Control of industrial/commercial pollution via Permitting process

Part V of the EMA (sections 35 to 41) concerns Waste Management and Pollution Control.

The EMA's primary mechanism to control industrial pollution is to require every facility to have a permit issued by the appropriate officer within the Ministry of Environment. The permit may be issued subject to conditions and in accordance with section 35 of the EMA, unless the facility has been issued with a permit it is an offence to:

discharge any waste or pollutant into the environment; handle, store, process, or control any hazardous substance; produce or generate any waste, pollutant or hazardous substance; or engage in any activity that may have an adverse impact on human health or the environment.

The Ministry of Environment, in accordance with the EMA is required to establish a public register and this should, amongst other things, include publicly available information related to any waste permits that have been issued and include any conditions that the permits have been issued subject to.

The Environment Management (Waste Disposal and Recycling) Regulations made in accordance with the EMA, provides for the issuance of various permits for commercial and industrial facilities including: Solid and Liquid Waste Permits, Livestock Waste Permits, Air Pollution Permits, Plastic Bottle (importation or manufacture), Landfills and Recycling, Waste Collection. These detailed Regulations, amongst other things, prescribe and regulate the issuance of permits, penalties for non-compliance and other matters including consequences for non-compliance.

Part 6 of The Environment Management (Waste Disposal and Recycling) Regulations provide the conditions that attach to permits as well as allowing wide scope to the appropriate officer in the Ministry of Environment to include additional permit conditions. These conditions include:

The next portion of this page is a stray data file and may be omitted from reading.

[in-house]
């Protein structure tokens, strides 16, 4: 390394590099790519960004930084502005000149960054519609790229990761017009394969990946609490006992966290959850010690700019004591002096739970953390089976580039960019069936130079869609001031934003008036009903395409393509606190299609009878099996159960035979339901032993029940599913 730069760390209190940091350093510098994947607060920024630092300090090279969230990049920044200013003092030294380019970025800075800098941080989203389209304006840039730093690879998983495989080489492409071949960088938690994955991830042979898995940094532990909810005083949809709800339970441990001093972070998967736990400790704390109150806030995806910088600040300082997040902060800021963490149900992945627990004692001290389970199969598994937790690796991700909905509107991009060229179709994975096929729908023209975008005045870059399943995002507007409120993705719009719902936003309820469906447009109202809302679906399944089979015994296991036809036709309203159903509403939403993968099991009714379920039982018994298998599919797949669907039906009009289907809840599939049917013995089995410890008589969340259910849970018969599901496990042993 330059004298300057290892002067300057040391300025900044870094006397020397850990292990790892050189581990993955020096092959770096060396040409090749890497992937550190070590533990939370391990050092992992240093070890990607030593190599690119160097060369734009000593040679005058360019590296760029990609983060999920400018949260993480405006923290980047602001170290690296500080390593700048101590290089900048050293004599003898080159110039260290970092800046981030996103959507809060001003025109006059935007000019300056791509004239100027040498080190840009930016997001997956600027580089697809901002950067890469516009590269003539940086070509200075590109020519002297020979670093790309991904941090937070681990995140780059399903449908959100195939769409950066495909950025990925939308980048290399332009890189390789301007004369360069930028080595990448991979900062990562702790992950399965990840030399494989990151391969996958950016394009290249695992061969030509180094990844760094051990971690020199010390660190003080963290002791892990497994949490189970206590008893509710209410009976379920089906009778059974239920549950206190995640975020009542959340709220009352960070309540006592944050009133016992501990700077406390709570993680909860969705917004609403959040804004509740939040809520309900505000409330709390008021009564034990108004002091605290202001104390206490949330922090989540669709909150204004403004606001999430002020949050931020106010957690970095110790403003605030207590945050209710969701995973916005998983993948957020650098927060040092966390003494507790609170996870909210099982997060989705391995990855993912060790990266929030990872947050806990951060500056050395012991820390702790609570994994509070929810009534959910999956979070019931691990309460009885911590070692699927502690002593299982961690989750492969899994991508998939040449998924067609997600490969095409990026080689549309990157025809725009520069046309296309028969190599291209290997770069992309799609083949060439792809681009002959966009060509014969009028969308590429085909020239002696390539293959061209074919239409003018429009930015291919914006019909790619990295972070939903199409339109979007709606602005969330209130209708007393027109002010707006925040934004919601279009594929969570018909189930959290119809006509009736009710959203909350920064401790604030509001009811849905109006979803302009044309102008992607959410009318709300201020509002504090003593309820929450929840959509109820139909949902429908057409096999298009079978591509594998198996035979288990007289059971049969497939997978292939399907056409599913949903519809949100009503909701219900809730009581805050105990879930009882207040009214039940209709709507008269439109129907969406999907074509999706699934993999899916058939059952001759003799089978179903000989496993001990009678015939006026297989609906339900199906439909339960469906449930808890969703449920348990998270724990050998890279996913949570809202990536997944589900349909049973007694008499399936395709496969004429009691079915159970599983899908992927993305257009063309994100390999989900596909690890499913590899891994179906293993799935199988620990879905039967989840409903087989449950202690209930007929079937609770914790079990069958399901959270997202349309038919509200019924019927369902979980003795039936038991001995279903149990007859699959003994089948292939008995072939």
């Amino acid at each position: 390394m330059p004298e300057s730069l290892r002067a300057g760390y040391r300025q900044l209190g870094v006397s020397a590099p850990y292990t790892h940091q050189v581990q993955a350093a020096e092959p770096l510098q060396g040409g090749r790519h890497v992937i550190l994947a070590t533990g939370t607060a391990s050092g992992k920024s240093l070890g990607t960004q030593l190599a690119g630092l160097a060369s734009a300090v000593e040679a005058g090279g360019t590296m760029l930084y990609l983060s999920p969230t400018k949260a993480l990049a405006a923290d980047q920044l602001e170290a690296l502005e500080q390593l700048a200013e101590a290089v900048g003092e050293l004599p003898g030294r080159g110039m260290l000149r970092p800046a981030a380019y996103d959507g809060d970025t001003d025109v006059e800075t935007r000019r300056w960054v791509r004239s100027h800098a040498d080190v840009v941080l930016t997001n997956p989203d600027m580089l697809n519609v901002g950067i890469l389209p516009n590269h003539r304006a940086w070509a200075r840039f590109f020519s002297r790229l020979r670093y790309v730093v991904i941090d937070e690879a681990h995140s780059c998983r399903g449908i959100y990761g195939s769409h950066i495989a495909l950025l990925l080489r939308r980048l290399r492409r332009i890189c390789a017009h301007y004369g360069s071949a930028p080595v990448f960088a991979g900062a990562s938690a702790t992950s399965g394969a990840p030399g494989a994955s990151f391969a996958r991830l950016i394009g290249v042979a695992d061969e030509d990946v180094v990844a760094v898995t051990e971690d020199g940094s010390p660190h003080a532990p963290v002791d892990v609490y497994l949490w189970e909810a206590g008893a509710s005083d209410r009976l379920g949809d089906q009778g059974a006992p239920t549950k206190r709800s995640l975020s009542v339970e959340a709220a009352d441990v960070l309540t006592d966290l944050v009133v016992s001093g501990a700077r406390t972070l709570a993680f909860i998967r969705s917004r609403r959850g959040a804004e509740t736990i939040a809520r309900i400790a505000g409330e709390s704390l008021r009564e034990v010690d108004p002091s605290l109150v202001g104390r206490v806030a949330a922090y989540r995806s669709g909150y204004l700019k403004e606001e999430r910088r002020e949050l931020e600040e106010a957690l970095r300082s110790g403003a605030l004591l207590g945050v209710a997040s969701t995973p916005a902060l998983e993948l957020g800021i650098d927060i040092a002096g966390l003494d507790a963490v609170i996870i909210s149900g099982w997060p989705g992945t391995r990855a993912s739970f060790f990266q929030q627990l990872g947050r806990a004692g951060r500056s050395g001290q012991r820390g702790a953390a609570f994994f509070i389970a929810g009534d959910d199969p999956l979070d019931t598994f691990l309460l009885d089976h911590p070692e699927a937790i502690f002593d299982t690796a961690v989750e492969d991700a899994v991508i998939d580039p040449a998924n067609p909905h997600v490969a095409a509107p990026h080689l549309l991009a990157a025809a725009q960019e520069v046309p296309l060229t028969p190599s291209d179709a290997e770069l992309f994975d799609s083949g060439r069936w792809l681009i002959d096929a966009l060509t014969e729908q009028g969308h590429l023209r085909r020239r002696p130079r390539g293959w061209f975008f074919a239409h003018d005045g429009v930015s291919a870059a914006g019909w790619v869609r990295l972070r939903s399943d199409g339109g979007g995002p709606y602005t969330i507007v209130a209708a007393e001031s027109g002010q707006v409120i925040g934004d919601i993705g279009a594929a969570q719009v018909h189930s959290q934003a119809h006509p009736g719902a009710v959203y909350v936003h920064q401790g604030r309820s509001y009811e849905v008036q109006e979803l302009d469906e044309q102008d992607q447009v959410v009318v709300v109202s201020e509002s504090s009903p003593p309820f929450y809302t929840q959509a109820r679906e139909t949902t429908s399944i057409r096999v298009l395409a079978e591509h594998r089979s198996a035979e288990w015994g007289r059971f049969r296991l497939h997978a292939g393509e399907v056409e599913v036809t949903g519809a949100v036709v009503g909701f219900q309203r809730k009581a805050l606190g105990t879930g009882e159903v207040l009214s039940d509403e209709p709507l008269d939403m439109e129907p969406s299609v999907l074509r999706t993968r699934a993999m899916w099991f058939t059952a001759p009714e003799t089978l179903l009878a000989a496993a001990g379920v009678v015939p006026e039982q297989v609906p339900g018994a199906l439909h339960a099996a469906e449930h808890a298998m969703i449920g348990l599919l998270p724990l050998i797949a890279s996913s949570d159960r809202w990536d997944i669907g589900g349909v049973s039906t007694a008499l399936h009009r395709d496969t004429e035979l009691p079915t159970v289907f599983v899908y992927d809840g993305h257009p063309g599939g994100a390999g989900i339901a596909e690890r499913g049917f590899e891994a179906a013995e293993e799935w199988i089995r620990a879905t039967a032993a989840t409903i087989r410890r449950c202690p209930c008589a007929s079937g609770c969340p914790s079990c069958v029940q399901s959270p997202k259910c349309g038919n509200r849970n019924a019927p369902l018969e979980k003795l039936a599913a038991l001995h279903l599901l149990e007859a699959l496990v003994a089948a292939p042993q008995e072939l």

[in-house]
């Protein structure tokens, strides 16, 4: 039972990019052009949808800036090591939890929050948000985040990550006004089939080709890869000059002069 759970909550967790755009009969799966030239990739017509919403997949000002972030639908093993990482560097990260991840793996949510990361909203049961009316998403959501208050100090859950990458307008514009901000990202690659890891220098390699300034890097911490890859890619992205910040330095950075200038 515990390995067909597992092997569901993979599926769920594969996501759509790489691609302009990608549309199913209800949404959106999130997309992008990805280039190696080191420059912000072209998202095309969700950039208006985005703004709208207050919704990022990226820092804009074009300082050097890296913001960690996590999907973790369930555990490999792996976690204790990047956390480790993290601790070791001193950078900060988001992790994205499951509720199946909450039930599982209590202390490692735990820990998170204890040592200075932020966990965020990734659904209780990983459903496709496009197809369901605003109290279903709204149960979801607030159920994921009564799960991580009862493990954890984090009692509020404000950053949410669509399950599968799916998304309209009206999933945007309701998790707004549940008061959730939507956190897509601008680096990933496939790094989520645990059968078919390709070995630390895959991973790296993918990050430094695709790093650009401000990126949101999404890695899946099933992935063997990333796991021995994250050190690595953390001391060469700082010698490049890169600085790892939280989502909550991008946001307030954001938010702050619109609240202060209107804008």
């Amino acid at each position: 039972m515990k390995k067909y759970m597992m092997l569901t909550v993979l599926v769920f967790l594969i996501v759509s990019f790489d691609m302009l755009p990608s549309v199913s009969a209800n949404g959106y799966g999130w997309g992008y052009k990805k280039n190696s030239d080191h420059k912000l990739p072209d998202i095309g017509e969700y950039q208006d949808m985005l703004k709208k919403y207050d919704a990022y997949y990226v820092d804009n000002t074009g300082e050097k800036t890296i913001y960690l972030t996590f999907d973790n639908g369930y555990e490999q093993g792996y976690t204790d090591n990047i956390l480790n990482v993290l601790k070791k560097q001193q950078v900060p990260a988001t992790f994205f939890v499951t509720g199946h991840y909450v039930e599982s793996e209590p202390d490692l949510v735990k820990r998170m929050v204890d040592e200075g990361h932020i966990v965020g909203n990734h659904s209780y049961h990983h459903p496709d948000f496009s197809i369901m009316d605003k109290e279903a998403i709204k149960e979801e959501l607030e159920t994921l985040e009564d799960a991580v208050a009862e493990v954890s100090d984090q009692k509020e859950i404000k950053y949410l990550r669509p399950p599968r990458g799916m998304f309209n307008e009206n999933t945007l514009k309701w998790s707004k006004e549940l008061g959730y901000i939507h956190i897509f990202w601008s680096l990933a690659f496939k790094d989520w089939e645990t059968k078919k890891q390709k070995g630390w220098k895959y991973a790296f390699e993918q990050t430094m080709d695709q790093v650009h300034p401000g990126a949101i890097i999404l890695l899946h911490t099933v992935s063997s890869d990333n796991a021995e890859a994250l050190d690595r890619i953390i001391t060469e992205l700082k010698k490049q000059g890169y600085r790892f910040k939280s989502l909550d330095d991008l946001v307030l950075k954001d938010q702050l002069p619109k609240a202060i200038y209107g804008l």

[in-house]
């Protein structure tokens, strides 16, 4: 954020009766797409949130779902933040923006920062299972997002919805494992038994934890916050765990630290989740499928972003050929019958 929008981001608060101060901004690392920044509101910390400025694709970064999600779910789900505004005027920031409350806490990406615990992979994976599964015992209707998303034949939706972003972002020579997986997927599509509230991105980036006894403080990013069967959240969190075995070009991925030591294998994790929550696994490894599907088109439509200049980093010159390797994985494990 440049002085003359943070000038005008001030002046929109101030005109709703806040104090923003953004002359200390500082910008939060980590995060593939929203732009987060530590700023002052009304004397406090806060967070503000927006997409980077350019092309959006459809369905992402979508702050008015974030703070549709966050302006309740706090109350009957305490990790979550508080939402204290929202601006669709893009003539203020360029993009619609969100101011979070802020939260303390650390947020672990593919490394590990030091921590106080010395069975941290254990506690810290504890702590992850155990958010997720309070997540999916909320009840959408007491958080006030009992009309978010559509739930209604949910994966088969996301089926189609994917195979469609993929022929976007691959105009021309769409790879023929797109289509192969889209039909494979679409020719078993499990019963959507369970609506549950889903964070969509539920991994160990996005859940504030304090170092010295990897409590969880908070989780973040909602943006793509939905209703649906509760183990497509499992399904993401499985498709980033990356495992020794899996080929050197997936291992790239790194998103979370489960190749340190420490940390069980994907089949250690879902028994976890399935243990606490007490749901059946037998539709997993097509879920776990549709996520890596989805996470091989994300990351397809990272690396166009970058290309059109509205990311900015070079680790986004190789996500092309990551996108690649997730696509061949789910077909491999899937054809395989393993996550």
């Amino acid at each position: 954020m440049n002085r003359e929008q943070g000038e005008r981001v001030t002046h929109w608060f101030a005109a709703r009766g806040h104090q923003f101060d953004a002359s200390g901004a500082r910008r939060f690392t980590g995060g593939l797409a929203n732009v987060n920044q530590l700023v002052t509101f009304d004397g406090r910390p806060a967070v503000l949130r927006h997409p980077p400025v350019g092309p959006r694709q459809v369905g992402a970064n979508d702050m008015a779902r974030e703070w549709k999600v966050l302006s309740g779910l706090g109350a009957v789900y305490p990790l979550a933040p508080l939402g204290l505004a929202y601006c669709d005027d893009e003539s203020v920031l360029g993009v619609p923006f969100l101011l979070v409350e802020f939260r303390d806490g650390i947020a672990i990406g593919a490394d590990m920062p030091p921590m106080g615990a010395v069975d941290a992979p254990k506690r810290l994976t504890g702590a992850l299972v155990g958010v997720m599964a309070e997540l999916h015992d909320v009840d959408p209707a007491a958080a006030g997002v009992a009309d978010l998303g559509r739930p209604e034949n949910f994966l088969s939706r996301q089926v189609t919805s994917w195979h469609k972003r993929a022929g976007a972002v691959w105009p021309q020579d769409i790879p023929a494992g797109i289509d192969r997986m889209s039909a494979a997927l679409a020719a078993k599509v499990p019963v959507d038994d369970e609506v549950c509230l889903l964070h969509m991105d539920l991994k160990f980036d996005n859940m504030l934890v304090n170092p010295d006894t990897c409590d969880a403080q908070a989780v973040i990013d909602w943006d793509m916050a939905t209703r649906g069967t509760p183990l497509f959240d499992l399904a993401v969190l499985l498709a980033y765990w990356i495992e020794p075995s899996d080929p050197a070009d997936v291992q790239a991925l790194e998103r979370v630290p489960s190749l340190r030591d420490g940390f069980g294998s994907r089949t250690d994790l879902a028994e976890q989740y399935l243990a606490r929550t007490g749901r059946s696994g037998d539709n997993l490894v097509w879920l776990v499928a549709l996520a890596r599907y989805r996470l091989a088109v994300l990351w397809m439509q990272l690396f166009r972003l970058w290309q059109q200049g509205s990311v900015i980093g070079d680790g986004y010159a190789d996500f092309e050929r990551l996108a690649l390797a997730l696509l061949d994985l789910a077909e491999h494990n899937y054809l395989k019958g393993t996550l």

• more detail about what the permit conditions allow and do not allow
  • requirements that the permit holder must comply with aimed at reducing waste and pollution and encouraging recycling
  • deemed general conditions that apply to every permit including the right for the appropriate officer from the Ministry of Environment to inspect the facility for compliance with the law.

Pursuant to Regulation 44 the Ministry of Environment has the power in certain circumstances to require an environmental waste bond to be held against the possible costs of rehabilitating the land or environment from the discharge of pollutants or other regulated activity of the facility. This bond should be paid to the Environmental Trust Fund as provided by section 55(1) of the EMA.

Offences and penalties for failing to comply with the EMA and Regulations

A failure by a regulated industry/commercial entity to hold a permit is an offence and may result in various adverse consequences including, but not limited to, liability to inspections and taking remedial actions, and a fine not exceeding $100,000. Breaches of the permit itself may lead to a maximum fine of $10,000 and 2 years in prison.

Further, in situations of non-compliance with the law, the appropriate officer within the Ministry of Environment has statutory powers of inspection and to issue notices demanding compliance as well as the power to issue stop work notices to the non-compliant facility.